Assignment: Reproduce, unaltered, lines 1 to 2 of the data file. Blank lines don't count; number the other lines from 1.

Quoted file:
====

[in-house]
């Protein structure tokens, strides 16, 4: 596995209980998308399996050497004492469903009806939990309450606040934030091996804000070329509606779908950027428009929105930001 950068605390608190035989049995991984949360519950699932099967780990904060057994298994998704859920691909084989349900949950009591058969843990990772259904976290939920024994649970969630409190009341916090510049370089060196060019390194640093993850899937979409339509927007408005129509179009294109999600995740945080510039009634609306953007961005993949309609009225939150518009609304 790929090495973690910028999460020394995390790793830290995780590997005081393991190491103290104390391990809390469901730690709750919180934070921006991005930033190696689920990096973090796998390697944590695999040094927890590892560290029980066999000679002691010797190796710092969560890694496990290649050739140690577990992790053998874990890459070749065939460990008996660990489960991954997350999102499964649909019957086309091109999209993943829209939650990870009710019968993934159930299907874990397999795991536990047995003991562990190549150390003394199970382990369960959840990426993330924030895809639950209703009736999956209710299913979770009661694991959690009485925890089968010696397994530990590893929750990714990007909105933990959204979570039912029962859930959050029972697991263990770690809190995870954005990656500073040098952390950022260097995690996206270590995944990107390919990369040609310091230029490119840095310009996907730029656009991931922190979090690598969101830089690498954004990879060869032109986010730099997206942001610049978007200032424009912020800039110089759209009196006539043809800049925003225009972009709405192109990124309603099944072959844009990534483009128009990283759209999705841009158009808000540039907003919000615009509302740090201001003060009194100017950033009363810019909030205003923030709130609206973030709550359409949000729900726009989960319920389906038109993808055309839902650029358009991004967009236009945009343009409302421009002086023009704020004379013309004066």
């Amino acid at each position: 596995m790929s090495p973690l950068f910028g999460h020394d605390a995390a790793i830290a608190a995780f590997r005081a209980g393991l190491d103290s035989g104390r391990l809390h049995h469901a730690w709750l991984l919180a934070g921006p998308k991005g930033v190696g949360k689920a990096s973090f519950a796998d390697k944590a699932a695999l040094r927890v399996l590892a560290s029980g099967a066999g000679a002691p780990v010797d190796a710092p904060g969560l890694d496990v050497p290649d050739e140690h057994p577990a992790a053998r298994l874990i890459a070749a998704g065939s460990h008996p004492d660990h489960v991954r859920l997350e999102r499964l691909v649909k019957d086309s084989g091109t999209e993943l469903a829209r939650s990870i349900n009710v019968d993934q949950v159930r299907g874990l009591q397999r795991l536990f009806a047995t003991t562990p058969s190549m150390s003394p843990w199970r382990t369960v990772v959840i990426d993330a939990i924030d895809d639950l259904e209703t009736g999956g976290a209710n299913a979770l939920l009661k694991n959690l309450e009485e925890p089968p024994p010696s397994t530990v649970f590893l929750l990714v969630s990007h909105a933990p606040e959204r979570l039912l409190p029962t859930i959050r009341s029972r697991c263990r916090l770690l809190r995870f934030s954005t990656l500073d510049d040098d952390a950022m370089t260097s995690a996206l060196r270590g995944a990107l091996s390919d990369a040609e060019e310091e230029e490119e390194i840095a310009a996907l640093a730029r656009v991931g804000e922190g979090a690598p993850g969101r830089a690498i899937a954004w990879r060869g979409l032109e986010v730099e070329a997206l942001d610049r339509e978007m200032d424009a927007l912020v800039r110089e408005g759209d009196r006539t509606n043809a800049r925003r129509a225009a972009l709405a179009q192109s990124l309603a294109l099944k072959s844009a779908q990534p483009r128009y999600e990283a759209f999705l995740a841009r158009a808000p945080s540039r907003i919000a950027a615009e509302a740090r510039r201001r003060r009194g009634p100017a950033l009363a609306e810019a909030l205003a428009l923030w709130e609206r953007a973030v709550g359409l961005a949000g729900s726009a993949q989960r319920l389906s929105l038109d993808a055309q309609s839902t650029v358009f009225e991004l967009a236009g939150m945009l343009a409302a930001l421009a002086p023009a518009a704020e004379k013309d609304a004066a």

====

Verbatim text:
[in-house]
């Protein structure tokens, strides 16, 4: 596995209980998308399996050497004492469903009806939990309450606040934030091996804000070329509606779908950027428009929105930001 950068605390608190035989049995991984949360519950699932099967780990904060057994298994998704859920691909084989349900949950009591058969843990990772259904976290939920024994649970969630409190009341916090510049370089060196060019390194640093993850899937979409339509927007408005129509179009294109999600995740945080510039009634609306953007961005993949309609009225939150518009609304 790929090495973690910028999460020394995390790793830290995780590997005081393991190491103290104390391990809390469901730690709750919180934070921006991005930033190696689920990096973090796998390697944590695999040094927890590892560290029980066999000679002691010797190796710092969560890694496990290649050739140690577990992790053998874990890459070749065939460990008996660990489960991954997350999102499964649909019957086309091109999209993943829209939650990870009710019968993934159930299907874990397999795991536990047995003991562990190549150390003394199970382990369960959840990426993330924030895809639950209703009736999956209710299913979770009661694991959690009485925890089968010696397994530990590893929750990714990007909105933990959204979570039912029962859930959050029972697991263990770690809190995870954005990656500073040098952390950022260097995690996206270590995944990107390919990369040609310091230029490119840095310009996907730029656009991931922190979090690598969101830089690498954004990879060869032109986010730099997206942001610049978007200032424009912020800039110089759209009196006539043809800049925003225009972009709405192109990124309603099944072959844009990534483009128009990283759209999705841009158009808000540039907003919000615009509302740090201001003060009194100017950033009363810019909030205003923030709130609206973030709550359409949000729900726009989960319920389906038109993808055309839902650029358009991004967009236009945009343009409302421009002086023009704020004379013309004066």